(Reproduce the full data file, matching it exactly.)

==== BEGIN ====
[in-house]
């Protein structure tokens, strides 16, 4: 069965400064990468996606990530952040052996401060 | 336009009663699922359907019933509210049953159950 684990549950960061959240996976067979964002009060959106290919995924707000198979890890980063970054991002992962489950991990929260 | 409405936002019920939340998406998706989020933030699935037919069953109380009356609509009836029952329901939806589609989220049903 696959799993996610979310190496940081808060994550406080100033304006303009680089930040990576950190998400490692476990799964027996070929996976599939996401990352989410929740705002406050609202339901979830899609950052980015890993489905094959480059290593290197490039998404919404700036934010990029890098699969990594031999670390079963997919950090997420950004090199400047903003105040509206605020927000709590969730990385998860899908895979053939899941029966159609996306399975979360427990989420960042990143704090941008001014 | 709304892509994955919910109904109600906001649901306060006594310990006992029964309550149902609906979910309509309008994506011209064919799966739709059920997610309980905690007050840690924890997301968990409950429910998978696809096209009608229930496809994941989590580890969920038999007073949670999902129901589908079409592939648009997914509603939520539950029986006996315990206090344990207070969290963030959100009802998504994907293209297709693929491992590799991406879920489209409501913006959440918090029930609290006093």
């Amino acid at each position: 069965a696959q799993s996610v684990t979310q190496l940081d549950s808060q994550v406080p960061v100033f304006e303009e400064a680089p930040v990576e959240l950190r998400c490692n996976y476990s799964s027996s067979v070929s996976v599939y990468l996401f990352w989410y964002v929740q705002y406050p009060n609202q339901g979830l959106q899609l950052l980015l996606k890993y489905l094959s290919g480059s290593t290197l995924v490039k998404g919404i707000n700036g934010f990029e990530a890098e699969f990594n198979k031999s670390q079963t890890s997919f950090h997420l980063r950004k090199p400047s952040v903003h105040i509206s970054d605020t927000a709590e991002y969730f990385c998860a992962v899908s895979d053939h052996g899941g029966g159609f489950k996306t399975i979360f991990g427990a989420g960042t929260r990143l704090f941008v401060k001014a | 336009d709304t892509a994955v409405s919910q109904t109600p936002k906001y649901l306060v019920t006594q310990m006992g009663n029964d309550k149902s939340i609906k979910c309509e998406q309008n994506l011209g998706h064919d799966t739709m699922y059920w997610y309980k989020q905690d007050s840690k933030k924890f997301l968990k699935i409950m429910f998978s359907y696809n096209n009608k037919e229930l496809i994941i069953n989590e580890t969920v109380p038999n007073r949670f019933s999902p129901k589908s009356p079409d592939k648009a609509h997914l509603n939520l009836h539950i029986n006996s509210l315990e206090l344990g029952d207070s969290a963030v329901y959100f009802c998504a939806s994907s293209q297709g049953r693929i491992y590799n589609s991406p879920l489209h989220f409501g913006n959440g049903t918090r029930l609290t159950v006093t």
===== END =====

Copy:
[in-house]
């Protein structure tokens, strides 16, 4: 069965400064990468996606990530952040052996401060 | 336009009663699922359907019933509210049953159950 684990549950960061959240996976067979964002009060959106290919995924707000198979890890980063970054991002992962489950991990929260 | 409405936002019920939340998406998706989020933030699935037919069953109380009356609509009836029952329901939806589609989220049903 696959799993996610979310190496940081808060994550406080100033304006303009680089930040990576950190998400490692476990799964027996070929996976599939996401990352989410929740705002406050609202339901979830899609950052980015890993489905094959480059290593290197490039998404919404700036934010990029890098699969990594031999670390079963997919950090997420950004090199400047903003105040509206605020927000709590969730990385998860899908895979053939899941029966159609996306399975979360427990989420960042990143704090941008001014 | 709304892509994955919910109904109600906001649901306060006594310990006992029964309550149902609906979910309509309008994506011209064919799966739709059920997610309980905690007050840690924890997301968990409950429910998978696809096209009608229930496809994941989590580890969920038999007073949670999902129901589908079409592939648009997914509603939520539950029986006996315990206090344990207070969290963030959100009802998504994907293209297709693929491992590799991406879920489209409501913006959440918090029930609290006093």
């Amino acid at each position: 069965a696959q799993s996610v684990t979310q190496l940081d549950s808060q994550v406080p960061v100033f304006e303009e400064a680089p930040v990576e959240l950190r998400c490692n996976y476990s799964s027996s067979v070929s996976v599939y990468l996401f990352w989410y964002v929740q705002y406050p009060n609202q339901g979830l959106q899609l950052l980015l996606k890993y489905l094959s290919g480059s290593t290197l995924v490039k998404g919404i707000n700036g934010f990029e990530a890098e699969f990594n198979k031999s670390q079963t890890s997919f950090h997420l980063r950004k090199p400047s952040v903003h105040i509206s970054d605020t927000a709590e991002y969730f990385c998860a992962v899908s895979d053939h052996g899941g029966g159609f489950k996306t399975i979360f991990g427990a989420g960042t929260r990143l704090f941008v401060k001014a | 336009d709304t892509a994955v409405s919910q109904t109600p936002k906001y649901l306060v019920t006594q310990m006992g009663n029964d309550k149902s939340i609906k979910c309509e998406q309008n994506l011209g998706h064919d799966t739709m699922y059920w997610y309980k989020q905690d007050s840690k933030k924890f997301l968990k699935i409950m429910f998978s359907y696809n096209n009608k037919e229930l496809i994941i069953n989590e580890t969920v109380p038999n007073r949670f019933s999902p129901k589908s009356p079409d592939k648009a609509h997914l509603n939520l009836h539950i029986n006996s509210l315990e206090l344990g029952d207070s969290a963030v329901y959100f009802c998504a939806s994907s293209q297709g049953r693929i491992y590799n589609s991406p879920l489209h989220f409501g913006n959440g049903t918090r029930l609290t159950v006093t």